[00:26:55] Uh, Um, I'm actually at that point right now with one of my clients where the BDRs are doing really good, they're setting really consistent meetings, and I'm starting to get them involved more and more and learning about the product. But every time we learn about the products I ask them, I'm like, is this something you would talk about on a cold call?
[00:27:15] And sometimes they go, Hmm. Yeah. I might I'd say no, no, no, no, no, no. Like why would you ever bring this up on a cold call, right? Yeah. That's a great, that's a great point, right? Because it's important to know the product and what it does and the solutions and the problems. It solves to drive conversations on a cold call, but not the.
[00:27:36] That's right. Yeah. I mean, it's, it's about driving conversation. It's not so, so I had an STR yesterday at one of my clients that I listened to his call and he proactively, when the client said, yeah, I have this business challenge. He practically started asking more technical questions and I was like, Screech, you know, like, imagine you're on the bus and in the old days you just pulled the thing and the bus would stop right there.
[00:28:01] You're doing, doing, let me off the bus. Yeah. Close for the meeting right then. And there, don't try to go down the river with this guy on technical stuff. Cold calling and top of funnel is about aligning business challenges and valuable outcomes and having high level discussions about that. And then that's when sales starts.
[00:28:18] Right? So on my podcast, I had Nelson Guild. And it, him and I had a really good conversation. He he's a big advocate once again, for demand generation. And we had a great conversation about the difference between like BDR, top of funnel work and actual sales. And he's got a lot of radical ideas around it.
[00:28:37] He wrote a book called death of the STR. You know, I, I love contrary and people I really do so him and I are him and I are fast friends now because I'm the STR guy and he's the dead SDR guy. So I would, we find that on your bookshelf, like, you're not going to find it on my bookshelf, but, but, but you gotta, you gotta listen to everybody out there.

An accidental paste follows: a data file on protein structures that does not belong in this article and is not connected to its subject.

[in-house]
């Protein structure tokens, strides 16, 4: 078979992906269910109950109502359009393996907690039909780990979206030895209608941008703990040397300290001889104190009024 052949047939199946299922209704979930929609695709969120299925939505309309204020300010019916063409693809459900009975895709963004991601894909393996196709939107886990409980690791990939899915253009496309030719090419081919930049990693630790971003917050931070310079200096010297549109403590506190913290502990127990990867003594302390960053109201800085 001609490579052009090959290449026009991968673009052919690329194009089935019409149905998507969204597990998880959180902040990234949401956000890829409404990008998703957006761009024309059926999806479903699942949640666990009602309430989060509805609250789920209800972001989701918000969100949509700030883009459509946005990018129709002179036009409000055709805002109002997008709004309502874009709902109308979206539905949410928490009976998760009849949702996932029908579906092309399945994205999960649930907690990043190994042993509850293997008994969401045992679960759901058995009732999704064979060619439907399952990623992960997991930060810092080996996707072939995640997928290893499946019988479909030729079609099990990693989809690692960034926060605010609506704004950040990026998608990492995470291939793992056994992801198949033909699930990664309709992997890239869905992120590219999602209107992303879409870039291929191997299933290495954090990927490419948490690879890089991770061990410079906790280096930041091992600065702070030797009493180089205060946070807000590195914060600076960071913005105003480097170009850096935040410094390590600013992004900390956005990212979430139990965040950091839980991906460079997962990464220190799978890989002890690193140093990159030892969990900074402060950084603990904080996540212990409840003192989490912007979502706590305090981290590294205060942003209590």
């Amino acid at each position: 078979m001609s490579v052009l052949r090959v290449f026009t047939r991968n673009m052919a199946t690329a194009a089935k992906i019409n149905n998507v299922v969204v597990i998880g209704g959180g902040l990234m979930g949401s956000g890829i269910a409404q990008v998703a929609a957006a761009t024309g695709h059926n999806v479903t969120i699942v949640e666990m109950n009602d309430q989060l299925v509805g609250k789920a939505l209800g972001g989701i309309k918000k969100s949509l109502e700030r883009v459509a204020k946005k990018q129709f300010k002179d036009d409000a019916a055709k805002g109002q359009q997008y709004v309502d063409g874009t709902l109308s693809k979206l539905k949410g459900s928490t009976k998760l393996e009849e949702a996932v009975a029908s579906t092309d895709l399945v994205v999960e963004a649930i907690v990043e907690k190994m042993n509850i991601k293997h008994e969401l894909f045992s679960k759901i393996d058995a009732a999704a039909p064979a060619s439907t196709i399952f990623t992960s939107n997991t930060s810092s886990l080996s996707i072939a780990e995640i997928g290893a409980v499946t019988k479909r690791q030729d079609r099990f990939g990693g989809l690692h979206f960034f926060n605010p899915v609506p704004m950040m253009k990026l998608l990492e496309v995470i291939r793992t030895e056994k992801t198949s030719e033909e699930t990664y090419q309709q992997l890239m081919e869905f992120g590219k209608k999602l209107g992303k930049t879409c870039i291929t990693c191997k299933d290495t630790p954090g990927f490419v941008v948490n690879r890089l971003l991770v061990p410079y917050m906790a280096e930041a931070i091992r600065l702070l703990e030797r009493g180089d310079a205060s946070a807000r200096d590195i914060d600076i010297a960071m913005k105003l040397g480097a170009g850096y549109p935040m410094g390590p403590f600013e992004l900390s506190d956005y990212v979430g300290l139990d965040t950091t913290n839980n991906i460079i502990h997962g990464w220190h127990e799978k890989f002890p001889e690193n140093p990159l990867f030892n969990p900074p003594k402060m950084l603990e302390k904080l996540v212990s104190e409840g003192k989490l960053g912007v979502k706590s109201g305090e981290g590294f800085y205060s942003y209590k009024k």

[00:28:57] So he, so he, he brings up a really good point that the art and science of getting someone to take a meeting is different at the hardest. Then sales, like actual consultated selling involves relationships involves being super concentrated, really good listening, and like, you know, there's elements of BDR work.
[00:29:15] But at the end of the day, there's so much of a numbers game to be played on the BDR front. That really good sellers don't always make really good prospectors. Right. So that's another topic that, you know, we can go in on, but I guess my one quote, there is really good seller. Don't always make really good prospectors and really good prospectors tend to think that they have to go be sellers.
[00:29:37] I don't think so. I think that there is a world where STRs people who are really good at opening the door can make well into the six figures, just being. Uh, BDR type guy, right? I do really well for myself, my family owning a house. So the California, I'm a BDR guy, not a big, closer guy, so it's totally possible.
[00:29:57] So if you're listening to this and you're thinking to yourself, shoot, I like the BDR stuff a lot more than I like the stuff. There's a world for that. There are companies out there that value that enough, that you'll get paid handsomely to open. Wow, Kevin, it's been awesome having you on, uh, really enjoyed the conversation.
[00:30:16] Where can people get into your world? Great question. Uh, my podcast is the number one way that you can get into my world. Learn more about me. It's called the sales career podcast. You can find it anywhere you find podcasts. You can also find it on YouTube. Uh, I did an in home. Podcast the other day with my guy Ronin PSR.
[00:30:36] And it's a really cool three angle, Joe Rogan style podcast interview. It's on YouTube, but yeah, go, go to the sales career podcast, hit subscribe, check out some of the episodes. Every Thursday I drop a new one and, uh, look forward to connecting you from there. Awesome. We will drop the link in the show notes.
[00:30:54] So you can subscribe to the sales career podcast and get into Kevin's world. Uh, if you enjoy today's episode, please write us a review, share the show with your friends. It really does help us out. And I'm always listening for your feedback. You can go to sales transformation. Dot FM drop me a voice DM and I will get back to you.